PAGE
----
Many Facebook users were assaulted by the following message earlier today, seemingly shared by their online friends:
[SHOCK] At 17, she did THIS in public high school, EVERY day! Outrageous?
Is it normal to let her do that? In PUBLIC and such!
The image of a young woman's bottom in tight-fitting jeans might or might not (depending on your taste) entice you into clicking further - and if you did succumb you would have found your browser taken to a third-party webpage which pretends it is about to show you a video.
However, the "play" button on the video hides a secret "Like" button, which means that you share the link even further across your social network by clickjacking - helping the scammers spread their link virally.
The purpose of scams such as these are typically to lead you to online surveys (which earn the scammers affiliate commission) or to trick you into handing over personal information such as your cellphone number which will then be subscribed to a premium rate service.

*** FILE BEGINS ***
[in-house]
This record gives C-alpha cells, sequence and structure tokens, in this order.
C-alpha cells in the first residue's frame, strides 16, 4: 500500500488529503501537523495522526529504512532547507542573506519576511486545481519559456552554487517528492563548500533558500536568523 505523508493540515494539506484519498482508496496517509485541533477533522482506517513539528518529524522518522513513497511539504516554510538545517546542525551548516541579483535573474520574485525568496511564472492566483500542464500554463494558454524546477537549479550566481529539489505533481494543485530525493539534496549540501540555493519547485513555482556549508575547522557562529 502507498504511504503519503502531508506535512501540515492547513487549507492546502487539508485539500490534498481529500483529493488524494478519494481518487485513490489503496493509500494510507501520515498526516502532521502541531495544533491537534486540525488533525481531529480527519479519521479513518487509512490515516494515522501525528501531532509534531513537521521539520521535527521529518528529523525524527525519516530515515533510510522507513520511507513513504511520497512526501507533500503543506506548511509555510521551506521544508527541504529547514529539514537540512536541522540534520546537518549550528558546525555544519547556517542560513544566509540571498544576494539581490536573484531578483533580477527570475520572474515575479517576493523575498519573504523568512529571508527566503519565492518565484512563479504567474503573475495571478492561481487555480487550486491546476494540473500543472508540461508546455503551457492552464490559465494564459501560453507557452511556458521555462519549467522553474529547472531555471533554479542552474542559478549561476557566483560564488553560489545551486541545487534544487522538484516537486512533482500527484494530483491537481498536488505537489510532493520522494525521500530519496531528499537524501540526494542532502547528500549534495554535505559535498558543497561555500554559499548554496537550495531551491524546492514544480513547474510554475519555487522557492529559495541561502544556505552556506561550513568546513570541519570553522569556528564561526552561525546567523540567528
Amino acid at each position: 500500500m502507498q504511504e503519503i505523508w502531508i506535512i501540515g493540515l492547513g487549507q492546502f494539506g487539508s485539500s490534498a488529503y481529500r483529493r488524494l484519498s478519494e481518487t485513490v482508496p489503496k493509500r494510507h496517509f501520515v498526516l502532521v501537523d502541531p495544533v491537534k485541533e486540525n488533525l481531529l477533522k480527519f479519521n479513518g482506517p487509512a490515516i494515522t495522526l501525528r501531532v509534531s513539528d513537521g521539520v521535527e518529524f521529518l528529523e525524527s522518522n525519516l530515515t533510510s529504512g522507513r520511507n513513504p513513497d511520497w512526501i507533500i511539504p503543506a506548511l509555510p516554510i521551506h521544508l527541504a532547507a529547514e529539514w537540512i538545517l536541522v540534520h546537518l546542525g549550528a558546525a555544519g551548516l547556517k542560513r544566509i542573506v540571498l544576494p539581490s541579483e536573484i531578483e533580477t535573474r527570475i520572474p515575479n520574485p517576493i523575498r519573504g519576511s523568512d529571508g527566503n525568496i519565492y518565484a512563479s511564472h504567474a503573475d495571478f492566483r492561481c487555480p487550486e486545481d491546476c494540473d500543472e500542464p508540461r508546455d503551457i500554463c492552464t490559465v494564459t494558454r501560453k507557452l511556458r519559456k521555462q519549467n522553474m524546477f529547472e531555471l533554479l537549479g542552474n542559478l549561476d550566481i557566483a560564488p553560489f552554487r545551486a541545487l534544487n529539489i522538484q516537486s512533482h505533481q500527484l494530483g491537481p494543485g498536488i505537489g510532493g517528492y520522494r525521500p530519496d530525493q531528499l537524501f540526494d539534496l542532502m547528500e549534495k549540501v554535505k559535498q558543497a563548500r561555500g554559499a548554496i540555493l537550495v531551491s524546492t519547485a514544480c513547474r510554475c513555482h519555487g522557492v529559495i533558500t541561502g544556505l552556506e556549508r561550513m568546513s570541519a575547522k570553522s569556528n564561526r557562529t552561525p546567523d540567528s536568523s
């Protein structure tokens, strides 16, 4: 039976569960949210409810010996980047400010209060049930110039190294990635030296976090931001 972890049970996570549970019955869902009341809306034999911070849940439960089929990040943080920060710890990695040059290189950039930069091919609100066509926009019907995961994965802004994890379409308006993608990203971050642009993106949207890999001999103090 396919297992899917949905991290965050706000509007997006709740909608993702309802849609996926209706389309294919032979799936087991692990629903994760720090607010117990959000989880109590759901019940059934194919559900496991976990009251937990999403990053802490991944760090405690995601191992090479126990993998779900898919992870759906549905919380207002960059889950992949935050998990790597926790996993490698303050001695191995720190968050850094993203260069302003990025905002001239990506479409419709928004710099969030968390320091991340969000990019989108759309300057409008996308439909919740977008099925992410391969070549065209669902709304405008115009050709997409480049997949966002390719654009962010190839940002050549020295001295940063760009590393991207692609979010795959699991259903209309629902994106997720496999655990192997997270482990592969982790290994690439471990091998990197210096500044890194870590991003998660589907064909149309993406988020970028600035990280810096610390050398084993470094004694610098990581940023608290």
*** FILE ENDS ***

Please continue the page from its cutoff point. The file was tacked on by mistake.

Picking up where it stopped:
The disguises may change, but the trick is the same. Keeping your wits about you is your first defence.
You should always be careful about what you click on on Facebook - as you could be carelessly sharing a scammers' link onto your online friends.
If you're a Facebook user and want to keep up on the latest threats and security news I would recommend you join the Sophos Facebook page - where 200,000 people regularly discuss the latest attacks.Follow @gcluley